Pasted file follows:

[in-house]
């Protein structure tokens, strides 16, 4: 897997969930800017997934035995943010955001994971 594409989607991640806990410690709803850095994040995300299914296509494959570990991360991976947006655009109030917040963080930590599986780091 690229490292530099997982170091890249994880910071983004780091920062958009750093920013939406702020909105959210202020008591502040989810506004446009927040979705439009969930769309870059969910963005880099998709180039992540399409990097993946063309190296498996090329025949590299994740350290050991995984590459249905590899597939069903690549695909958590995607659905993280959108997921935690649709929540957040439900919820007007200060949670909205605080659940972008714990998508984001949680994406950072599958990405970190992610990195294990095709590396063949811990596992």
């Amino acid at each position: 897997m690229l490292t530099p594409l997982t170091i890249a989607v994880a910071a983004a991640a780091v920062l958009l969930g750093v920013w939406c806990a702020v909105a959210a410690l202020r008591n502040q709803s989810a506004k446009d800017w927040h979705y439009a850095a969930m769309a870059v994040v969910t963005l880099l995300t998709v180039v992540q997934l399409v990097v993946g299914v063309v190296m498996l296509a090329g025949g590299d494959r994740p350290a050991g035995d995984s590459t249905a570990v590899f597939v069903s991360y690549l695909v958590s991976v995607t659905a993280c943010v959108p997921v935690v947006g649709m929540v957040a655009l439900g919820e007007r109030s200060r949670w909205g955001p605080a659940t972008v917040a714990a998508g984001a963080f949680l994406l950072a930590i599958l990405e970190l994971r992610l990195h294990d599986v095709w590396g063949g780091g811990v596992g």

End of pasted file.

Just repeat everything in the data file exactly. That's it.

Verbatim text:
[in-house]
């Protein structure tokens, strides 16, 4: 897997969930800017997934035995943010955001994971 594409989607991640806990410690709803850095994040995300299914296509494959570990991360991976947006655009109030917040963080930590599986780091 690229490292530099997982170091890249994880910071983004780091920062958009750093920013939406702020909105959210202020008591502040989810506004446009927040979705439009969930769309870059969910963005880099998709180039992540399409990097993946063309190296498996090329025949590299994740350290050991995984590459249905590899597939069903690549695909958590995607659905993280959108997921935690649709929540957040439900919820007007200060949670909205605080659940972008714990998508984001949680994406950072599958990405970190992610990195294990095709590396063949811990596992």
């Amino acid at each position: 897997m690229l490292t530099p594409l997982t170091i890249a989607v994880a910071a983004a991640a780091v920062l958009l969930g750093v920013w939406c806990a702020v909105a959210a410690l202020r008591n502040q709803s989810a506004k446009d800017w927040h979705y439009a850095a969930m769309a870059v994040v969910t963005l880099l995300t998709v180039v992540q997934l399409v990097v993946g299914v063309v190296m498996l296509a090329g025949g590299d494959r994740p350290a050991g035995d995984s590459t249905a570990v590899f597939v069903s991360y690549l695909v958590s991976v995607t659905a993280c943010v959108p997921v935690v947006g649709m929540v957040a655009l439900g919820e007007r109030s200060r949670w909205g955001p605080a659940t972008v917040a714990a998508g984001a963080f949680l994406l950072a930590i599958l990405e970190l994971r992610l990195h294990d599986v095709w590396g063949g780091g811990v596992g």